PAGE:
There won't be restrictions in trading on the platform, Ehrlich said. And he isn't too worried about tighter restrictions on digital brokerages in the future.
Platforms like Robinhood have played an important role in bringing consumers back to the retail market, Ehrlich said, which had gone "dry" since the financial crisis until between 2014 and 2015.
A fringe event, such as the GameStop trading frenzy, might garner more attention from regulators. But it might also just be a case of applying existing regulation better, without unduly stifling trade, Ehrlich said.
Perhaps Ehrlich is not afraid of regulation because the platform is already publicly traded. It files financial statements every quarter and goes through an audit every year.
It's a lot of hard work, Ehrlich said, but the transparency and process have been a real "value add."
"You can go to a lot of crypto companies today, and you can't see the financials. You don't know if they actually have the assets or not," Ehrlich said. "In our case, it's right there on our balance sheet."
The prospect of other companies, such as Coinbase, going public this year could be a positive for the industry.
"It's not a dark business. It's very much in the light," Ehrlich said.
Revenues and interest
The firm also aims to be transparent on payments. Many platforms have come under scrutiny for using a payment for order flow to enable zero-commission trading.
"We don't play that game," Ehrlich said. "We make our spread. We're open about it. We're transparent, and that's our model for the foreseeable future."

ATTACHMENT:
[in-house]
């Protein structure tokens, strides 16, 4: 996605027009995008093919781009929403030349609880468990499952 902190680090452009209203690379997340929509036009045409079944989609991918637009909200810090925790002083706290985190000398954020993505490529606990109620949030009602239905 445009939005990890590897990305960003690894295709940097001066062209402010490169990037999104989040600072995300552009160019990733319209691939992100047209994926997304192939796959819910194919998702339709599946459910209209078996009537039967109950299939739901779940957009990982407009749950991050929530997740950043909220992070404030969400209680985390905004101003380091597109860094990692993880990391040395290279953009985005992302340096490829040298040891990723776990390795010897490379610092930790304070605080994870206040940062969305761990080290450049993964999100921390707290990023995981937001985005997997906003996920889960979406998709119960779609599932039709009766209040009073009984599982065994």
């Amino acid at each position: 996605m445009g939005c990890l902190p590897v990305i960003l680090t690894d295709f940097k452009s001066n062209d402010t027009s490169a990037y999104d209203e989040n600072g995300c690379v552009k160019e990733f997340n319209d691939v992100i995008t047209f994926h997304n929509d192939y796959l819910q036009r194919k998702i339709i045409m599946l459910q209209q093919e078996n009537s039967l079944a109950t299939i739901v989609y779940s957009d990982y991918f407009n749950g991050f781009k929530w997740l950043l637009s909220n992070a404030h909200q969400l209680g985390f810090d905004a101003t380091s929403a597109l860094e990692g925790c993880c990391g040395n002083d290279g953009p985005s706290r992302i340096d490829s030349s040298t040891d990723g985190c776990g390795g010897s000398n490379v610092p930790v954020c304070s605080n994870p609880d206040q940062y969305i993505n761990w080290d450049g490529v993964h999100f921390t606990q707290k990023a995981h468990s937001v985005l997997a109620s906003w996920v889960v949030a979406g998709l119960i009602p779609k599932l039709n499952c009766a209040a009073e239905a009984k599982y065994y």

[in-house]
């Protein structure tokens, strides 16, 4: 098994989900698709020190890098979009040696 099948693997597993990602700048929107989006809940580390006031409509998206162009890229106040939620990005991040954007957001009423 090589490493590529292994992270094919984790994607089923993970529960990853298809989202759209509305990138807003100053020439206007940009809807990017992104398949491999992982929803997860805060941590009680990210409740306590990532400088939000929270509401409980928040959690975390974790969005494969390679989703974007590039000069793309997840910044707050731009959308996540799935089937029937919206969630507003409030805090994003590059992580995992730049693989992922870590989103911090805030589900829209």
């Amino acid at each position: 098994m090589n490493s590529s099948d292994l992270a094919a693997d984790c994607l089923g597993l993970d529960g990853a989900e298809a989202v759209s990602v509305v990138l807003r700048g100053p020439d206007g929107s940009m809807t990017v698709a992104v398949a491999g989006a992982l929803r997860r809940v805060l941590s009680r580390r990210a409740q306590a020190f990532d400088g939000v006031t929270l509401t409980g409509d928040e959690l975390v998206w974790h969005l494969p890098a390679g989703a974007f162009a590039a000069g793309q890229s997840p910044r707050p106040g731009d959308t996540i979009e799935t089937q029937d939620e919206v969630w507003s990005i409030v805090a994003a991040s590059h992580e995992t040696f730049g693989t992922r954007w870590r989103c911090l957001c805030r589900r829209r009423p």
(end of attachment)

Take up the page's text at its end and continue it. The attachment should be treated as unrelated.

Voyager earns revenue through a spread. But if the firm beats the price on the trade, it will pass that price improvement back to the customer and take a small part of the savings.
This is the key ingredient, Ehrlich said, about 70% of the time it provides price improvement.
Customers also earn interest on over 20 coins at a time when interest on cash remains stagnant and near zero.
Bitcoin provides interest of 5.5%, while USDC, a stable coin backed to the US dollar that has no fluctuation and no volatility, provides 8.5% interest.
Cryptocurrencies to watch
With over 50 assets on the platform, it can be hard to know what to look for as a new investor.
Ehrlich said he didn't tend to pick coins but highlighted four that he liked:
Ehrlich is a big believer in Bitcoin and bullish on the price outlook.
"We are definitely over $100,000 by the end of the year, could be $200,000," Ehrlich said. "But we still see an upward trend. Does that mean it's going to be a straight line up? Absolutely not. There'll be ups and pullbacks and, and we have a lot of customers that like to buy on those dips."
"I think the smart contracts are something that will change a lot of how a lot of businesses move going forward," Ehrlich said.
Ehrlich thinks it's interesting to watch how the asset is more of a trading coin, he said. But some companies are starting to accept Dogecoin for payments, and it does work quicker than Bitcoin, he added.
"If I could put my money in an account and earn 8.5% interest that I know I can convert to $1 whenever I want," Ehrlich said. "That's a pretty compelling story."